Fig. 2V is a cross sectional view taken' approximately on the line 2-2 of Fig. 1. Fig. 3 is a face view of a modified form of tube with a Vpart thereof shown in section.
v`Fig-t is a sectional view therethrough taken-on the-line 4:-4 of Fig. Y g
Fig. is a. face view of a further modification, illustrating the. tube partlyrin vsec-.
tion. y y
Figpt is a transverse sectional v.view therethroughtalen approximately on the line 6,-6ofFig.5. v.-
' Fig. 7 is a face view of a still further modification with a part of thertube shown in section. V A l .y .1 r
Fig. S is a transverse-sectional view therethrough taken approximately onY the linev 8 8 of Fig. 7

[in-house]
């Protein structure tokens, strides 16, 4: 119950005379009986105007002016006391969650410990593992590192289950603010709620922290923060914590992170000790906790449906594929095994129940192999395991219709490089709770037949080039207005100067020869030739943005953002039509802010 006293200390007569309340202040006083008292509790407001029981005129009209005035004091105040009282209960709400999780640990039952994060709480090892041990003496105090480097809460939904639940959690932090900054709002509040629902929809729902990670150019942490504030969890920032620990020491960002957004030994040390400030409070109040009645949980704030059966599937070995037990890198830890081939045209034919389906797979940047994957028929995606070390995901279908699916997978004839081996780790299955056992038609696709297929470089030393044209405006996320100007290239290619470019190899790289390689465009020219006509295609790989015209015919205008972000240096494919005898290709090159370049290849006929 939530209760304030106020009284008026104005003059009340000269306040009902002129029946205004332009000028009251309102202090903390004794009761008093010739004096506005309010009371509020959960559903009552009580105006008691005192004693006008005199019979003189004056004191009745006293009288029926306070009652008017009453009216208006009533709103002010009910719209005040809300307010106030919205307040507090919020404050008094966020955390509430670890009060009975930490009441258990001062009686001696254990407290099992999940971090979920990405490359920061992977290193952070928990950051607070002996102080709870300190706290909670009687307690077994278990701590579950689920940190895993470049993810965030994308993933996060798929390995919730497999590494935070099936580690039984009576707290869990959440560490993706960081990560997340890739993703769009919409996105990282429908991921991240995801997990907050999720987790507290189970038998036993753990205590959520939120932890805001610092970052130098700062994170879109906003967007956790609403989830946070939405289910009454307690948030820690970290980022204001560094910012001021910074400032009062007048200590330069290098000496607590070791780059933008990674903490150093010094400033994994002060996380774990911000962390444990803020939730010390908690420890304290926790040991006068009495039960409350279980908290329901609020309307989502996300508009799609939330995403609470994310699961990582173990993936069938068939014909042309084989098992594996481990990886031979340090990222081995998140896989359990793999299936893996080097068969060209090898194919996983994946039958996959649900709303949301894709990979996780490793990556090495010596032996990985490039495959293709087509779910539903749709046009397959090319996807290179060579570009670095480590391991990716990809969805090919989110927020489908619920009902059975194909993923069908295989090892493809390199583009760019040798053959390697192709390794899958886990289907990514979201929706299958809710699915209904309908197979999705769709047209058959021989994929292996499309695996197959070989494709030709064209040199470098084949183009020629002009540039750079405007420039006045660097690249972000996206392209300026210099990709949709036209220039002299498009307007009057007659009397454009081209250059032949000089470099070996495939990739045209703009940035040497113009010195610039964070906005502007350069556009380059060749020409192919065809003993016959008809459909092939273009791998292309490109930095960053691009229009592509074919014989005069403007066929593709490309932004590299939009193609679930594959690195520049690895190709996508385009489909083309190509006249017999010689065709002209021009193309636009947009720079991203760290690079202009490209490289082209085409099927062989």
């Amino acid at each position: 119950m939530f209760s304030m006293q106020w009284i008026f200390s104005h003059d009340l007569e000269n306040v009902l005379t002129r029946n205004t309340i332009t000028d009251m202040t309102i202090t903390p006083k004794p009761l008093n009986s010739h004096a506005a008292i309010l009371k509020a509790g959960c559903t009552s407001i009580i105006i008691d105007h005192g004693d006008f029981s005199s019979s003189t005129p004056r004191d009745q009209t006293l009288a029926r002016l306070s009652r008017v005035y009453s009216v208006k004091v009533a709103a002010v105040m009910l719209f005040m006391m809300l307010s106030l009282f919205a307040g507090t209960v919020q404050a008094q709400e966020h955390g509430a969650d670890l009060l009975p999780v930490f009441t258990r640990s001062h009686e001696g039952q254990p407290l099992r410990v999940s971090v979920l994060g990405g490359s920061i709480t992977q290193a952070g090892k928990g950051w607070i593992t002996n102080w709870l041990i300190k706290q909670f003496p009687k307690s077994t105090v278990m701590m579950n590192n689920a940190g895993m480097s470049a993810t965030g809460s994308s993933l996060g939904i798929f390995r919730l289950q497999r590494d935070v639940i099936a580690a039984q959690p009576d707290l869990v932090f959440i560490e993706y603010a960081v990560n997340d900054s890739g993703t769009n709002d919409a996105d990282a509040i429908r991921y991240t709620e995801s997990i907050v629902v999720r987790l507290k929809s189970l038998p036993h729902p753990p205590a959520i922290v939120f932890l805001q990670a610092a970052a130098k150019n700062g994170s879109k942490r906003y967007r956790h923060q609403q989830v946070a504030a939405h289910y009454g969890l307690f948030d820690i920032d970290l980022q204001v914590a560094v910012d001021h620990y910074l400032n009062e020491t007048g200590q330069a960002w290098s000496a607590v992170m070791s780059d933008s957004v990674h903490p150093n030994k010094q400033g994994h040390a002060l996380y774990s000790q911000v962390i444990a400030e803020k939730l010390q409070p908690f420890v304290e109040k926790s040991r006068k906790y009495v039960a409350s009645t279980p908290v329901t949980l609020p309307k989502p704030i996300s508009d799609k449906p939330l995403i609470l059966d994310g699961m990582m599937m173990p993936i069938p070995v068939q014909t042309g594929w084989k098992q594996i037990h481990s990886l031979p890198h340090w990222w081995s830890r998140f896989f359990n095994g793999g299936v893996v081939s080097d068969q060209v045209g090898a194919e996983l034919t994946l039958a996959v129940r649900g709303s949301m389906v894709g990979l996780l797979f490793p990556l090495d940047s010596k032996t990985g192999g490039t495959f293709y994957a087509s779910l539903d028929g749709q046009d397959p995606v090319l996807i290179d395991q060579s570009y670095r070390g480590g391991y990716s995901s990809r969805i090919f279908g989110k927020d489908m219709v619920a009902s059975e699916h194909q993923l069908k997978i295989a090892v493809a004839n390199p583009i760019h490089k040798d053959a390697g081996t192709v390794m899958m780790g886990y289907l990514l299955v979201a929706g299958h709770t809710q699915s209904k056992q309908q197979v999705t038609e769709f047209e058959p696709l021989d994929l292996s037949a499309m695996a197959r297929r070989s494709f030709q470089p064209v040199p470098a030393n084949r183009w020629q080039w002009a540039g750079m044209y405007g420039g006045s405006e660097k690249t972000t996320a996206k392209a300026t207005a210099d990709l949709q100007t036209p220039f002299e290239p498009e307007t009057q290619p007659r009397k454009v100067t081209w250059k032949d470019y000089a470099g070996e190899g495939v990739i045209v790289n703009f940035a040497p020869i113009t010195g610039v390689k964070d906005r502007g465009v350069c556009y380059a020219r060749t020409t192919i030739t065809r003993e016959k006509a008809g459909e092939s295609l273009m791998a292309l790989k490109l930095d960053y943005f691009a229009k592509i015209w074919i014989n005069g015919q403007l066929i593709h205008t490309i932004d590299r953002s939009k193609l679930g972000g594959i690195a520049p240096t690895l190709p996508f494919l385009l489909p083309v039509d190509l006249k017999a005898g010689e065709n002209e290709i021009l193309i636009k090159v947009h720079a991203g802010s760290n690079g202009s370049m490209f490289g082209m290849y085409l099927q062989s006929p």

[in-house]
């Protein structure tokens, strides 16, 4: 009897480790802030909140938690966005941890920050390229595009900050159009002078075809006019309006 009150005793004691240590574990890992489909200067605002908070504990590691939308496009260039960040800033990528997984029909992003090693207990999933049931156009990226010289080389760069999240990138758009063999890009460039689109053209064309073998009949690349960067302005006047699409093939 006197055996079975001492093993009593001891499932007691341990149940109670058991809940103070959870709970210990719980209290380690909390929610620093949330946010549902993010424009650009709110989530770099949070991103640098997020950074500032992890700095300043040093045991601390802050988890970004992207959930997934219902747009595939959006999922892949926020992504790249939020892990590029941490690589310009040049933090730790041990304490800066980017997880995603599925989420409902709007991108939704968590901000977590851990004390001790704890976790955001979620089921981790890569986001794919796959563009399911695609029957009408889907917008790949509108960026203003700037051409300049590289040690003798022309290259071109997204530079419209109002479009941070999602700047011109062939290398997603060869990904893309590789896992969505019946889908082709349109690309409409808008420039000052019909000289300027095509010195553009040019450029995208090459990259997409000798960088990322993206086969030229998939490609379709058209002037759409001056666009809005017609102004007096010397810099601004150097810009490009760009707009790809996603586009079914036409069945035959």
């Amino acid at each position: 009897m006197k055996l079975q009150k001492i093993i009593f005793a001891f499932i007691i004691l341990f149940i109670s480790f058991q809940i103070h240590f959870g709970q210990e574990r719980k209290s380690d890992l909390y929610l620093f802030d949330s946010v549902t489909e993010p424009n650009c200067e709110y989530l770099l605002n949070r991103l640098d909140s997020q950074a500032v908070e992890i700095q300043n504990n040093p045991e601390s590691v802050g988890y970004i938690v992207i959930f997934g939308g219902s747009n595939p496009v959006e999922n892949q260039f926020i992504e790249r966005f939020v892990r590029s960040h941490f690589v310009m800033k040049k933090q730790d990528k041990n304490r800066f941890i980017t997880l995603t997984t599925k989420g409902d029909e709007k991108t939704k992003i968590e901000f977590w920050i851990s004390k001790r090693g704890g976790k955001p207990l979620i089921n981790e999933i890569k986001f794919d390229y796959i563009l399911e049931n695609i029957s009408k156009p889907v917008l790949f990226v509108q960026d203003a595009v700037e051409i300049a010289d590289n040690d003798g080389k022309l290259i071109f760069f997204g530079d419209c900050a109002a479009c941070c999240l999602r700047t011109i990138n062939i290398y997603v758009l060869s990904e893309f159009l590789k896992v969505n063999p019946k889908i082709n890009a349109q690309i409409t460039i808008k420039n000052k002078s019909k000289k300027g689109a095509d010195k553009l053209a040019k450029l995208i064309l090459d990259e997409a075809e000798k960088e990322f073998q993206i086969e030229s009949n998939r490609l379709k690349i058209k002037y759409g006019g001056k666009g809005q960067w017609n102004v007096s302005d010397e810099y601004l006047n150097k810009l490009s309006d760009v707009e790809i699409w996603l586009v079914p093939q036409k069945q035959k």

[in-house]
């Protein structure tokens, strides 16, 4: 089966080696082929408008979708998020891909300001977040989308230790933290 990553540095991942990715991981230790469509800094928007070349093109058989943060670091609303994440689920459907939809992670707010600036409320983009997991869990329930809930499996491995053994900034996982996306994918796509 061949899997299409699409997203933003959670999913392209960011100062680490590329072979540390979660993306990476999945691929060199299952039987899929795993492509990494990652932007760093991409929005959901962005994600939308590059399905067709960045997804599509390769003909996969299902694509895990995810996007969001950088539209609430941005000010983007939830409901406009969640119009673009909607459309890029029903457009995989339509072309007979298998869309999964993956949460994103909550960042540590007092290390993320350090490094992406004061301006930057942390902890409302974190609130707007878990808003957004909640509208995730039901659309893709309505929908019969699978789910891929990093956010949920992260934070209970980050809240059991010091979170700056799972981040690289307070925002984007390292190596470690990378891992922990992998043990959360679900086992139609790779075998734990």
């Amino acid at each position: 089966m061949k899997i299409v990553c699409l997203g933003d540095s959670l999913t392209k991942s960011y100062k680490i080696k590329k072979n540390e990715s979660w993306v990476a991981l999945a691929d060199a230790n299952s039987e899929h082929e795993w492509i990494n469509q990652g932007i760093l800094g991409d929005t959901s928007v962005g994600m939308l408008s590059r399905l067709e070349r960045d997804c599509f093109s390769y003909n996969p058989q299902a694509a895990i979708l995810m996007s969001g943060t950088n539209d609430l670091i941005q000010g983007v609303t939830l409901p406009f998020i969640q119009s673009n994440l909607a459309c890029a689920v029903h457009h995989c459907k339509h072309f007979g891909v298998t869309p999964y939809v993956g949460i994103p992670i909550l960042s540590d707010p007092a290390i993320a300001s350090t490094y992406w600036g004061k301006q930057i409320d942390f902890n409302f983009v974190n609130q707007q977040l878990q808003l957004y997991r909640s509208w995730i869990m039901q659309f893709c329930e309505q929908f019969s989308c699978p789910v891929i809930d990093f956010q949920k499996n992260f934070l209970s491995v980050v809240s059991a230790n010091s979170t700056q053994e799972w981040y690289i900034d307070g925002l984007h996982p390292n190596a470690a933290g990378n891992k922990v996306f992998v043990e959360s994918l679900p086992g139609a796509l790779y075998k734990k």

Figs. 9, io, ii views of further modified forms of the invention.
Referring to the drawings by characters of reference the tubes 10 are provided with two pairs of opposing faces 11 and 12, the faces of said opposing. pairs being disposed at an angle to each other. As specifically illustrated in Figs. l to 8 inclusive, the opposite Ycorners constituting` the sides of the tube are grooved as at 13, while the front andV rear corners 14 are rounded. 'Ihe grooved sides 13 are adapted to receive the confronting inner edges of the scaled dial sections-15 of the instrument with which the tube is associated. As specifically illustrated in Figs. 1 and 2, Ythe bore 16 is of a non-.